Stevens, who is a trained music therapist, explained that there’s scientific evidence that programs like the drum circles can help with mental health and overcoming trauma.
“The way we use drums for therapy is based on the fact that everyone has rhythm. Everyone has a heartbeat,” Stevens said. “Having a sense of control and a sense of support is healing.”
She said San Diego should be proud of the El Cajon drum circle project.
“I don’t know of anyone doing anything as innovative,” Stevens said.
At the end of the El Cajon drum circle, the women stood holding hands and said one word to describe what they were feeling. Happy was the most common response.
As she said goodbye to Ahmed, one woman told her, “My heart is broken, but I feel better. I have hope.”
Give the Gift of a Healing Drum
Each $50 donation sends a drum to these survivors!
Our Musical Ambassador has returned in June, 2018, to work with the surviving Yazidi women in Northern Iraq.
We need to fund-raise now to pay her expenses!
Musical Healing for Yazidi women in Iraq
Musical Ambassadors of Peace sent 70 drums with our Musical Ambassador to Iraqi Kurdistan to provide healing energy for Yazidi women recently liberated from 2 years of enforced sexual slavery under ISIL.
A Yazidi woman who was kidnapped and sold as a slave after her family was massacred said: “Death has lost its terrors. Death is harmless compared to the hell we all had to go through.”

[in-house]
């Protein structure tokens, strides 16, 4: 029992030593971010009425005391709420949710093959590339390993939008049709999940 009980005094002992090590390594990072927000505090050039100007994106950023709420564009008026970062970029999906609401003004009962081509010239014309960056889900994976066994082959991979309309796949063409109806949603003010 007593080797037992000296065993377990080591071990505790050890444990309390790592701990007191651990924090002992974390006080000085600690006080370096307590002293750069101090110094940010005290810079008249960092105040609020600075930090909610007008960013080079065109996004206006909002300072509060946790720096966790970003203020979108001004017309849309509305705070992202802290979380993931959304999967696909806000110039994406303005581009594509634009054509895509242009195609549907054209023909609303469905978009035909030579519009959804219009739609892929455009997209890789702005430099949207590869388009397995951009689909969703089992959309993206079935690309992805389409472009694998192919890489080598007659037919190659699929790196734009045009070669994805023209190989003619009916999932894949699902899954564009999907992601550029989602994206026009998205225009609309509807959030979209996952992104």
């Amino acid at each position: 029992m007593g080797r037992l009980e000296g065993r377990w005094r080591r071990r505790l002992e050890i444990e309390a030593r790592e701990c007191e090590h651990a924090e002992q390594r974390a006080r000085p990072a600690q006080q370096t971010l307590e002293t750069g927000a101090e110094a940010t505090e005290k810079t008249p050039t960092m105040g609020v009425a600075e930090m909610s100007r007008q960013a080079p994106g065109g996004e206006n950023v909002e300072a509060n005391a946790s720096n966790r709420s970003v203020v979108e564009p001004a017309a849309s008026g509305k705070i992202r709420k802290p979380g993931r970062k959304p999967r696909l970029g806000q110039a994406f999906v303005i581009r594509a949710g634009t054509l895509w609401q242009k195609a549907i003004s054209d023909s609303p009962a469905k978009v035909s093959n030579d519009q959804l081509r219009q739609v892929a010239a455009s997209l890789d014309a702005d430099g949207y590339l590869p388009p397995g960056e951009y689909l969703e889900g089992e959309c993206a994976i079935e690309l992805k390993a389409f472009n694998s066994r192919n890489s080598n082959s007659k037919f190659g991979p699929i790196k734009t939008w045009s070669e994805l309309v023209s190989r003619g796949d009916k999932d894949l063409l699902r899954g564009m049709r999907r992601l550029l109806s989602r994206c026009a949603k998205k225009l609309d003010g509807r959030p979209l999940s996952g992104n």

Arriving north of Mosul in Duhok province of Iraq, our Musical Ambassador, Dilkhwaz Ahmed, got to work with these strong survivors!
Donations can be made right here on this website or through the new GoFundMe campaign to specifically support our work with the Yazidi women.
“I had the privilege to work with amazing Yazidi women on the second anniversary of their genocide and help heal the wounds of war.” – Dilkhwaz Ahmad, Musical Ambassador of Peace
Musical Healing for Refugee Women In the USA
Musical Ambassadors of Peace has been conducting deep emotional healing with refugee women from Iraq, Afghanistan and Syria using musical and drumming techniques to enable on-going in-depth PTSD relief. Ari Honarvar, our Musical Ambassador from Iran, has been conducting sessions twice a month in El Cajon, in Southern California, with groups of these refugee women. Without Ari and Musical Ambassadors of Peace they would have limited options for help with emotional healing.